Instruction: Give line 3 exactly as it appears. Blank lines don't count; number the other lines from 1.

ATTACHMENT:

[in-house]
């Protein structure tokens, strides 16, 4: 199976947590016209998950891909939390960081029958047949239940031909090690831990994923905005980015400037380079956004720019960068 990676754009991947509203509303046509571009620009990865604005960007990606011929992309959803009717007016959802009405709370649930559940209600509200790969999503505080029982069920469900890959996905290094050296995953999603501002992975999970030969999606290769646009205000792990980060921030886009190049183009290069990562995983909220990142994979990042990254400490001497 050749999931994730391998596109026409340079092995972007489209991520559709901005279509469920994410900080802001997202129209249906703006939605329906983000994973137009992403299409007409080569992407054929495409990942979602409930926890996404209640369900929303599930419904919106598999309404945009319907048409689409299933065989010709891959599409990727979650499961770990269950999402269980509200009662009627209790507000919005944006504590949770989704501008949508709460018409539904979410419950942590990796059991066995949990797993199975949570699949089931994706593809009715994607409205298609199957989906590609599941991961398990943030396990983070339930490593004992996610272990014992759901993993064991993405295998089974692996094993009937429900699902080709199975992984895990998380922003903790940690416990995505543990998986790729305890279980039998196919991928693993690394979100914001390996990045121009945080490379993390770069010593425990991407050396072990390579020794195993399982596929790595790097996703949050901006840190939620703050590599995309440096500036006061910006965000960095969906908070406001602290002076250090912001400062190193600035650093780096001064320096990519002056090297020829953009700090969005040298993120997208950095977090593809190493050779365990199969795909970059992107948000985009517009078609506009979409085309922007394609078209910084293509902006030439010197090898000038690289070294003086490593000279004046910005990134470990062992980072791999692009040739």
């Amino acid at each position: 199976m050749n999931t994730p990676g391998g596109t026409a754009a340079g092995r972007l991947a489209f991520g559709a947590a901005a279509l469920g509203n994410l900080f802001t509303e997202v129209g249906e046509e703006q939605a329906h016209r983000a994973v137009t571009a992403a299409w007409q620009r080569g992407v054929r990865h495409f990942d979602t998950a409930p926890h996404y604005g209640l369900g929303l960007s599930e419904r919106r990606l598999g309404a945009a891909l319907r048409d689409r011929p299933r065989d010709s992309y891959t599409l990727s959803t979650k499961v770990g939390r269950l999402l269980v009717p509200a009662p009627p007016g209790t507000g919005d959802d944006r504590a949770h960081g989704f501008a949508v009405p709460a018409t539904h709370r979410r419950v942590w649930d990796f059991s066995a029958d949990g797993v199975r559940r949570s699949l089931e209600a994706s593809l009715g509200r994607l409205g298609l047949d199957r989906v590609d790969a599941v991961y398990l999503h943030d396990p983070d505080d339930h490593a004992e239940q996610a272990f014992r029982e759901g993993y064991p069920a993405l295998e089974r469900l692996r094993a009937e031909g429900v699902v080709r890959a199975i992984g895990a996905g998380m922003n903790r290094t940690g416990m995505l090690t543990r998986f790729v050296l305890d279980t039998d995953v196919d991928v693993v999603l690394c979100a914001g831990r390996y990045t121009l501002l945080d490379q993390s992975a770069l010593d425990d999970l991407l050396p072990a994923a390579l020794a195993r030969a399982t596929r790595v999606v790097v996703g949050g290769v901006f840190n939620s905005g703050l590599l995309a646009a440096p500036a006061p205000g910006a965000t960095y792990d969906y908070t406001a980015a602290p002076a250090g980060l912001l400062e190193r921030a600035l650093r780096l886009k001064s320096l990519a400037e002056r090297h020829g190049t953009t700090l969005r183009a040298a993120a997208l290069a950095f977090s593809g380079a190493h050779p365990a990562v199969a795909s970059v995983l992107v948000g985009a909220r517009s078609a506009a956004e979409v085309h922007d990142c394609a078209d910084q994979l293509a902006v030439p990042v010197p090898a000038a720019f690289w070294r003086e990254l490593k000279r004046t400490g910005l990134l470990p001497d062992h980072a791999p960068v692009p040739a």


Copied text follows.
């Amino acid at each position: 199976m050749n999931t994730p990676g391998g596109t026409a754009a340079g092995r972007l991947a489209f991520g559709a947590a901005a279509l469920g509203n994410l900080f802001t509303e997202v129209g249906e046509e703006q939605a329906h016209r983000a994973v137009t571009a992403a299409w007409q620009r080569g992407v054929r990865h495409f990942d979602t998950a409930p926890h996404y604005g209640l369900g929303l960007s599930e419904r919106r990606l598999g309404a945009a891909l319907r048409d689409r011929p299933r065989d010709s992309y891959t599409l990727s959803t979650k499961v770990g939390r269950l999402l269980v009717p509200a009662p009627p007016g209790t507000g919005d959802d944006r504590a949770h960081g989704f501008a949508v009405p709460a018409t539904h709370r979410r419950v942590w649930d990796f059991s066995a029958d949990g797993v199975r559940r949570s699949l089931e209600a994706s593809l009715g509200r994607l409205g298609l047949d199957r989906v590609d790969a599941v991961y398990l999503h943030d396990p983070d505080d339930h490593a004992e239940q996610a272990f014992r029982e759901g993993y064991p069920a993405l295998e089974r469900l692996r094993a009937e031909g429900v699902v080709r890959a199975i992984g895990a996905g998380m922003n903790r290094t940690g416990m995505l090690t543990r998986f790729v050296l305890d279980t039998d995953v196919d991928v693993v999603l690394c979100a914001g831990r390996y990045t121009l501002l945080d490379q993390s992975a770069l010593d425990d999970l991407l050396p072990a994923a390579l020794a195993r030969a399982t596929r790595v999606v790097v996703g949050g290769v901006f840190n939620s905005g703050l590599l995309a646009a440096p500036a006061p205000g910006a965000t960095y792990d969906y908070t406001a980015a602290p002076a250090g980060l912001l400062e190193r921030a600035l650093r780096l886009k001064s320096l990519a400037e002056r090297h020829g190049t953009t700090l969005r183009a040298a993120a997208l290069a950095f977090s593809g380079a190493h050779p365990a990562v199969a795909s970059v995983l992107v948000g985009a909220r517009s078609a506009a956004e979409v085309h922007d990142c394609a078209d910084q994979l293509a902006v030439p990042v010197p090898a000038a720019f690289w070294r003086e990254l490593k000279r004046t400490g910005l990134l470990p001497d062992h980072a791999p960068v692009p040739a």